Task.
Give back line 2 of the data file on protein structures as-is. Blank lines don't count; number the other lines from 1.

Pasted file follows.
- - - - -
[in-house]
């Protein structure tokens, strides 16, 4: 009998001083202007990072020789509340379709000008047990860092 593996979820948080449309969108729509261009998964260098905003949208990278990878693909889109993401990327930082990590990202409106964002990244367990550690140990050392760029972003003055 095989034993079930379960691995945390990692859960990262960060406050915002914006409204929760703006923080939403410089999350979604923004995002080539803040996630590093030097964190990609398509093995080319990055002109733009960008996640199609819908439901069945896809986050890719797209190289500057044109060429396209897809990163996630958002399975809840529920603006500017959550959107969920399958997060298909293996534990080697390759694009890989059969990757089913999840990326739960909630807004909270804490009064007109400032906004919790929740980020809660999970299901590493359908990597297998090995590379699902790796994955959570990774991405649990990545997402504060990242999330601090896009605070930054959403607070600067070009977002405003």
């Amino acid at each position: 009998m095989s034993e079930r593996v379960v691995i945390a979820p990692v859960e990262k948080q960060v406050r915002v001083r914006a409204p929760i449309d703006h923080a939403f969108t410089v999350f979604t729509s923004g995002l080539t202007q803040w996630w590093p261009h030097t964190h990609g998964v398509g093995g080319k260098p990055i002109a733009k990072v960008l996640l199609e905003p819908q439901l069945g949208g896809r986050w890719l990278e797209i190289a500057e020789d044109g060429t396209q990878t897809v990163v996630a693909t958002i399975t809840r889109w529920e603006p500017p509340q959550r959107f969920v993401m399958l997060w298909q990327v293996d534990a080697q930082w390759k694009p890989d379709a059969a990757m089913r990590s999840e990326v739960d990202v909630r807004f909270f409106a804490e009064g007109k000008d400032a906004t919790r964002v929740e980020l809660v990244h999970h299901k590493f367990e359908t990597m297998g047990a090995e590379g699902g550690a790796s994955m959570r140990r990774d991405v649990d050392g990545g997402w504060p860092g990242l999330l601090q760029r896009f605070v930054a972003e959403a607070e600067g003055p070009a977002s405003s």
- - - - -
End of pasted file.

């Protein structure tokens, strides 16, 4: 009998001083202007990072020789509340379709000008047990860092 593996979820948080449309969108729509261009998964260098905003949208990278990878693909889109993401990327930082990590990202409106964002990244367990550690140990050392760029972003003055 095989034993079930379960691995945390990692859960990262960060406050915002914006409204929760703006923080939403410089999350979604923004995002080539803040996630590093030097964190990609398509093995080319990055002109733009960008996640199609819908439901069945896809986050890719797209190289500057044109060429396209897809990163996630958002399975809840529920603006500017959550959107969920399958997060298909293996534990080697390759694009890989059969990757089913999840990326739960909630807004909270804490009064007109400032906004919790929740980020809660999970299901590493359908990597297998090995590379699902790796994955959570990774991405649990990545997402504060990242999330601090896009605070930054959403607070600067070009977002405003």